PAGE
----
38. Why is it important in Autism? • Theory • Tool for analysis • What’s working • What’s not working • Implications for teaching • Related to core deficits • Emphasis on environment • Focus on function

  39. What do we mean by function? • What determines or controls the response or behavior? • What is the antecedent? • What is the consequence? • What is the form of the response?

  40. Briefest descriptions of Skinner’s expressive behaviors • Mand: request • Tact: label • Intraverbal: to and fro conversational exchange • Echoic: verbal imitation

  41. What is the most important element? • What controls the speaker’s response • Echoic – matches what the person hears • Mand – specifies what the person wants • Tact – communicates what the person sees, hears, tastes, smells • Intraverbal – responds to what person hears & does not match

  42. Teaching language by function • Teaching within a verbal behavior model addresses EACH verbal operant specifically • Research has shown that for children with autism, skills do not necessarily transfer across function • Prompts are introduced and faded systematically to try to achieve “pure” operants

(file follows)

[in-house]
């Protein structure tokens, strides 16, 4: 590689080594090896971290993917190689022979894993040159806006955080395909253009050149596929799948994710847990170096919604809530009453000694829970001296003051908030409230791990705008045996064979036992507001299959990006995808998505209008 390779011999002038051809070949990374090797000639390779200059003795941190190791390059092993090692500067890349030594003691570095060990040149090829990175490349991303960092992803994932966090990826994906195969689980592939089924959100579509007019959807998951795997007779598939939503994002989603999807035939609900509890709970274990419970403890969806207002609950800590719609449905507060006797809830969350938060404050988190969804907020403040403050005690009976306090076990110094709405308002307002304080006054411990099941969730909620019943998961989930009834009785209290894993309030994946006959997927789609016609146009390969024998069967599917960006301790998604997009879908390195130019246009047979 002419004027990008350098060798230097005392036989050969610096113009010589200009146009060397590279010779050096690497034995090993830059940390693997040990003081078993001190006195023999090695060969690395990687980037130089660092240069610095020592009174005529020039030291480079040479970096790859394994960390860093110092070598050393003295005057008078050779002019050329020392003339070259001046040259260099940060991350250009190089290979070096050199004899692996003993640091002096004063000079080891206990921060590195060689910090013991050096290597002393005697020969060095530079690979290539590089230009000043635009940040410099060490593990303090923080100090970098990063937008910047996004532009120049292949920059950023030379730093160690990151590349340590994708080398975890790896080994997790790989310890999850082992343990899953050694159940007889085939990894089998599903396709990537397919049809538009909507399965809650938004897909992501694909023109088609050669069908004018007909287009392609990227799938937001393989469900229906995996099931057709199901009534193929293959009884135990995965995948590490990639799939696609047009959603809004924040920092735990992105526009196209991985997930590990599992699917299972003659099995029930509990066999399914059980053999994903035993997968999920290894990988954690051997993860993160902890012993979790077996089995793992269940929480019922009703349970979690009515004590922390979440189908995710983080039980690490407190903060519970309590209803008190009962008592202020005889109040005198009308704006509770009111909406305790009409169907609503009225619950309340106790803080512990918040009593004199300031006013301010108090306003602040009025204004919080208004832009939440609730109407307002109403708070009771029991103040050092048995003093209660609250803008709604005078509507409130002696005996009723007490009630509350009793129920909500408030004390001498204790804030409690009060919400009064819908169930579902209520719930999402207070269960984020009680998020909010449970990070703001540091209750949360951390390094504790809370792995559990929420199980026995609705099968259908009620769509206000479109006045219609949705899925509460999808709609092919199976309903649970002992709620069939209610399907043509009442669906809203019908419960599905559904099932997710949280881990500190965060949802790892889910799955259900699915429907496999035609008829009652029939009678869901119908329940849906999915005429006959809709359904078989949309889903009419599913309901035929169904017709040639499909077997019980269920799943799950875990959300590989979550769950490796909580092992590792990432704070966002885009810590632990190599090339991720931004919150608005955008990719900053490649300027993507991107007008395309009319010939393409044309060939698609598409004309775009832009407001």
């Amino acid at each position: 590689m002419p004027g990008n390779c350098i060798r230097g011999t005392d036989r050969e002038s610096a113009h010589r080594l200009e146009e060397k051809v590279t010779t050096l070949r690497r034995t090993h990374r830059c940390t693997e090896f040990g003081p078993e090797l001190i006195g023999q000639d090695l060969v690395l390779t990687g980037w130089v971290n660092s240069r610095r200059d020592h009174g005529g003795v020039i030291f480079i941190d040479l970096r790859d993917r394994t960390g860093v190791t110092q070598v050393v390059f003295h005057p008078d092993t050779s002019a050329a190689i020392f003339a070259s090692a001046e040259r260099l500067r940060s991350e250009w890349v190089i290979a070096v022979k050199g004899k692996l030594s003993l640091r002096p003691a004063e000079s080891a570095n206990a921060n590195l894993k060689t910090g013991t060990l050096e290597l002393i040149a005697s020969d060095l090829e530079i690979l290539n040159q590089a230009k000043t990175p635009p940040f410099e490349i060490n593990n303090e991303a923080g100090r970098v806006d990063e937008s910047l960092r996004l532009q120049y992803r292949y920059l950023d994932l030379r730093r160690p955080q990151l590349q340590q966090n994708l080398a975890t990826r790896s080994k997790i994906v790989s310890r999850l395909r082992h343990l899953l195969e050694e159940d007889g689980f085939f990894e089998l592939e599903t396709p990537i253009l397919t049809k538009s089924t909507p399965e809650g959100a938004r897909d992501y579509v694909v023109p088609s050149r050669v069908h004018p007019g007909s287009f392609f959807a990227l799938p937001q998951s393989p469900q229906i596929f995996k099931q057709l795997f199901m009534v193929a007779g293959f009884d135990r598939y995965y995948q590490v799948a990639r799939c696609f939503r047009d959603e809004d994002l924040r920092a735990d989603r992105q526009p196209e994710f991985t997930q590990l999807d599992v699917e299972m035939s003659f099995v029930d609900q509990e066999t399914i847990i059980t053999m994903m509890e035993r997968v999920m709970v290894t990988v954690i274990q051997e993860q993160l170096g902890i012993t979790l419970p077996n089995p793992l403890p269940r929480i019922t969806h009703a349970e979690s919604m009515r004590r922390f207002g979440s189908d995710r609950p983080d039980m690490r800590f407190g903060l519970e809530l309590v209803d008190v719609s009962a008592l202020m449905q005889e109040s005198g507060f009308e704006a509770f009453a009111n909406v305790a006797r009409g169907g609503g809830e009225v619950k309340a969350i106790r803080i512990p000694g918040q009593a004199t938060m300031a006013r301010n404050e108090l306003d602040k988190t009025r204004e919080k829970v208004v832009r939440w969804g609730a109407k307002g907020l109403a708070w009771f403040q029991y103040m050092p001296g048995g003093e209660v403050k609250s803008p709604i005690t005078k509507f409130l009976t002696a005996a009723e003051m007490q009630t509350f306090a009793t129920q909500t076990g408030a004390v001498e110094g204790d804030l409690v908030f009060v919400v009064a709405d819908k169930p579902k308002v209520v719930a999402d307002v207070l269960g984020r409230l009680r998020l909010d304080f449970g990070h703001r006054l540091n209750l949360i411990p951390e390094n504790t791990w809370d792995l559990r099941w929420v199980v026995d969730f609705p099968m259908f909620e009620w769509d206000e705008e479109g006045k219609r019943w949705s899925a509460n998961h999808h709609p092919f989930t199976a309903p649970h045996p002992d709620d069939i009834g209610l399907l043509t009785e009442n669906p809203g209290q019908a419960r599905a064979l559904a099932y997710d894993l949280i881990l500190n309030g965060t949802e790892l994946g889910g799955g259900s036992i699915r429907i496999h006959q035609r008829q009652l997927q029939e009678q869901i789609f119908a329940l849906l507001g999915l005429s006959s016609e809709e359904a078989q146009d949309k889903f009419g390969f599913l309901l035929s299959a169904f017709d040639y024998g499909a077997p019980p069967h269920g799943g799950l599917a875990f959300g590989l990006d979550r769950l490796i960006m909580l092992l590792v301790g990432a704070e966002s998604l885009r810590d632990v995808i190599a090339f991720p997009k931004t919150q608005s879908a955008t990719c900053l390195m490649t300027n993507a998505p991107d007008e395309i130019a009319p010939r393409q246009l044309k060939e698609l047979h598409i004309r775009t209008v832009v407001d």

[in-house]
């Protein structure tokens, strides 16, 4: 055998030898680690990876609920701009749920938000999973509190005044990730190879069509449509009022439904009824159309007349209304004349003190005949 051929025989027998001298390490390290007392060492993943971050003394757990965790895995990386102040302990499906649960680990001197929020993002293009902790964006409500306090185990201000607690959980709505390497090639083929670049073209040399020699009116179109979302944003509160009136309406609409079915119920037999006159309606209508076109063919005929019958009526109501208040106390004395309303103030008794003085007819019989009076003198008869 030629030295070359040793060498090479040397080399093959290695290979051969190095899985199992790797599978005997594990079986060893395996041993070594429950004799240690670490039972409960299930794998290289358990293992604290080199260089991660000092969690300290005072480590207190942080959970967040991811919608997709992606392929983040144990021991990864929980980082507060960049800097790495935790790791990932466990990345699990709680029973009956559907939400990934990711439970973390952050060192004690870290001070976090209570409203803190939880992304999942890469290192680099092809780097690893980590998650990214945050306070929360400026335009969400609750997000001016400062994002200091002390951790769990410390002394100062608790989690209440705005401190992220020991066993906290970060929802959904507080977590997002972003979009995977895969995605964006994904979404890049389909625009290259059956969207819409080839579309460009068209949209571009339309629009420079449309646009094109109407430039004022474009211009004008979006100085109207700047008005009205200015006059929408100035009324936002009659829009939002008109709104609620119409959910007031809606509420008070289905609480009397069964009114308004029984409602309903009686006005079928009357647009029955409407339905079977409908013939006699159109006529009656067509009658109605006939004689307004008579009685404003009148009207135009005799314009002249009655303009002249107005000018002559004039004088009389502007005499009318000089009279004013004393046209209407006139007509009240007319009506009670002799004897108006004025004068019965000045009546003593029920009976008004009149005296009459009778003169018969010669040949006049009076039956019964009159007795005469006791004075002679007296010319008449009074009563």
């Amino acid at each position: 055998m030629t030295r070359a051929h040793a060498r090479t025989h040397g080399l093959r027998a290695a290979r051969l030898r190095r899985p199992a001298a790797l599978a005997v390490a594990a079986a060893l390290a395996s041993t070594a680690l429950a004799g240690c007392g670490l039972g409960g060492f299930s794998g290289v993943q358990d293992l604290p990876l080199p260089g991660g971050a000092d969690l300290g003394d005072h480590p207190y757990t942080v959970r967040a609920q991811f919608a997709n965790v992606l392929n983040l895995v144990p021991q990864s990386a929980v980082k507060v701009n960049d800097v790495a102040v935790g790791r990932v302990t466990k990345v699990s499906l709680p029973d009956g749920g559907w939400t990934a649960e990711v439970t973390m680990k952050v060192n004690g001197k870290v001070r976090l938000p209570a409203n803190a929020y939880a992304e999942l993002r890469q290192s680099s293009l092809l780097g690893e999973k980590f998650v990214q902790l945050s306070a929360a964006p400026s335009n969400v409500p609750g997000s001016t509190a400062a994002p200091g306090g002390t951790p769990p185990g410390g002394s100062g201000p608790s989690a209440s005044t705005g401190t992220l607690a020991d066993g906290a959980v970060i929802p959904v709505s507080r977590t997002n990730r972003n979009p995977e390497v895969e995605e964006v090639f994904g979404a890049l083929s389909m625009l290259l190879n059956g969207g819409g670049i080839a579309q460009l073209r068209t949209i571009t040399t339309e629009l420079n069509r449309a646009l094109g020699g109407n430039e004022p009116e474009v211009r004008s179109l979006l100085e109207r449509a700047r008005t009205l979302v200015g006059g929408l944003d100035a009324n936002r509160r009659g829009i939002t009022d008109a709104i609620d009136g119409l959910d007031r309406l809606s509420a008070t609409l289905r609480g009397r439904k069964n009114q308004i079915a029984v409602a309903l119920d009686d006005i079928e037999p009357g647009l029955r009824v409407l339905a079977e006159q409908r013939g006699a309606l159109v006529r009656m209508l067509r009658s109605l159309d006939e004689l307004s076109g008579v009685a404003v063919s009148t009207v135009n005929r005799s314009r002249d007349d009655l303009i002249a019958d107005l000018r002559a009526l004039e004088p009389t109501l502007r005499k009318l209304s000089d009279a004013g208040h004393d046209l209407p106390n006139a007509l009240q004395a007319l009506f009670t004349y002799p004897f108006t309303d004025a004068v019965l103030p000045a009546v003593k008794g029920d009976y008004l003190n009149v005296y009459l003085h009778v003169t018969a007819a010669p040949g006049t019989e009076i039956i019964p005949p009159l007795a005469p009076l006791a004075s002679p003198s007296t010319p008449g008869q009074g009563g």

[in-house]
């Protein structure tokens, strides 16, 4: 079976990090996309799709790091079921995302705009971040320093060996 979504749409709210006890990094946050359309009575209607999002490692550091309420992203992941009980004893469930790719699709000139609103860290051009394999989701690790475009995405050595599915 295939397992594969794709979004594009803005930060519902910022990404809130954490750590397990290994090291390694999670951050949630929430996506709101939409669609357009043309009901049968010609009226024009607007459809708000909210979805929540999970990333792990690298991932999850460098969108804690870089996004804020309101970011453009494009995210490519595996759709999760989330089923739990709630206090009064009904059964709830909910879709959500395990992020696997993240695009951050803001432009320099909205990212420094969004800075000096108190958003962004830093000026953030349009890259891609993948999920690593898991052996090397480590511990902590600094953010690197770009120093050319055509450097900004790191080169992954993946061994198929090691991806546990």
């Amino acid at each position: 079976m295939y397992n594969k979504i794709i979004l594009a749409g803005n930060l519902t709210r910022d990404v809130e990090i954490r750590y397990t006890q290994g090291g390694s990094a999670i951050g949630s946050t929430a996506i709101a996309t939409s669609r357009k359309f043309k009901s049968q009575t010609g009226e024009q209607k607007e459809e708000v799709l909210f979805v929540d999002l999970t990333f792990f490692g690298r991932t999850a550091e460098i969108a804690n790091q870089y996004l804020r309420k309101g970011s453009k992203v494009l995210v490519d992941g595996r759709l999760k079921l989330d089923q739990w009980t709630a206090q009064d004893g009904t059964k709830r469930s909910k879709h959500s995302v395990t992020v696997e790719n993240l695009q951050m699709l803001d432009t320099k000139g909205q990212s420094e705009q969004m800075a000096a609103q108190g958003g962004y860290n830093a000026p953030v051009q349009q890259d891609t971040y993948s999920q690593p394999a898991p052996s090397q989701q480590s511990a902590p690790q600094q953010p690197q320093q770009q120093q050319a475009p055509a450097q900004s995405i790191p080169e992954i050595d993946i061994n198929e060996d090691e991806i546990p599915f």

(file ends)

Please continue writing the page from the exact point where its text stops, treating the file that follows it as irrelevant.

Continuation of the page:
43. Why is this important in Autism? • Deficits in all functions of language are common • Manding is important to increase spontaneity and balance other teacher-directed ABA teaching methods • Intraverbals build reciprocity and the foundation of social interactions • Echoics can address issues of articulation, intelligibility, and pacing • Tacting can increase commenting skills

  44. How is this new & different? • Skinner’s organization of language is based on function rather than form • Teaching addresses function specifically • Highlights need to teach each function separately

  45. Other categories of language important in Natural Environment Training • Receptive: following instructions or complying with the mands of others • Imitation: copying someone’s motor movements • RFFC: identifying items when given some description (its features, function, or class)

  46. Expressive Echoic Mand Tact Intraverbal Receptive Motor imitation Receptive identification RFFC Receptive by Feature Function Class Expressive and Receptive Skills

  47. Let’s get specific about Manding • A type of verbal behavior where the response is controlled by a motivational variable

  48. Manding • A Mand names its reinforcer • A Mand benefits the speaker by satisfying EO/MO’s by obtaining specific reinforcement • A Mand allows the speaker to affect his or her environment

  49. The importance of Manding • Manding skills allow the individual to spontaneously request items that are needed and items that are desired • Manding has traditionally received little attention in DTI programs

  50. The importance of Manding • Mand training enables the instructor to know what functions as reinforcement • Mand training enables the instructor to establish oneself as an agent of reinforcement